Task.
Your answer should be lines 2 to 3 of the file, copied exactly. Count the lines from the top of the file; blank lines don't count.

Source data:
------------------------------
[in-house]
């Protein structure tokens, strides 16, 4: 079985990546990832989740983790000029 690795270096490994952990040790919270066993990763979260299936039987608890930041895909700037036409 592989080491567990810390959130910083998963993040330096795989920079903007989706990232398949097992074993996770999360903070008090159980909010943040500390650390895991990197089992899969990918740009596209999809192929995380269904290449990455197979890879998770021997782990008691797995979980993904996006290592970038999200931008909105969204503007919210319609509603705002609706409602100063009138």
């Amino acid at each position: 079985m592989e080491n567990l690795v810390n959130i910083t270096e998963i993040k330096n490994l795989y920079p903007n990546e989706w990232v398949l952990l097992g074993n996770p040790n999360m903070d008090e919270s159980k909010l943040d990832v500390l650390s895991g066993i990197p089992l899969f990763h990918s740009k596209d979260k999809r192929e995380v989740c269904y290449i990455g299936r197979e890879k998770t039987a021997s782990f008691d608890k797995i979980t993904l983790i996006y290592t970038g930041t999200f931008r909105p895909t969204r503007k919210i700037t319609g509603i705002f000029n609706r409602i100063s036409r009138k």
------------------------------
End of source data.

């Protein structure tokens, strides 16, 4: 079985990546990832989740983790000029 690795270096490994952990040790919270066993990763979260299936039987608890930041895909700037036409 592989080491567990810390959130910083998963993040330096795989920079903007989706990232398949097992074993996770999360903070008090159980909010943040500390650390895991990197089992899969990918740009596209999809192929995380269904290449990455197979890879998770021997782990008691797995979980993904996006290592970038999200931008909105969204503007919210319609509603705002609706409602100063009138």
């Amino acid at each position: 079985m592989e080491n567990l690795v810390n959130i910083t270096e998963i993040k330096n490994l795989y920079p903007n990546e989706w990232v398949l952990l097992g074993n996770p040790n999360m903070d008090e919270s159980k909010l943040d990832v500390l650390s895991g066993i990197p089992l899969f990763h990918s740009k596209d979260k999809r192929e995380v989740c269904y290449i990455g299936r197979e890879k998770t039987a021997s782990f008691d608890k797995i979980t993904l983790i996006y290592t970038g930041t999200f931008r909105p895909t969204r503007k919210i700037t319609g509603i705002f000029n609706r409602i100063s036409r009138k």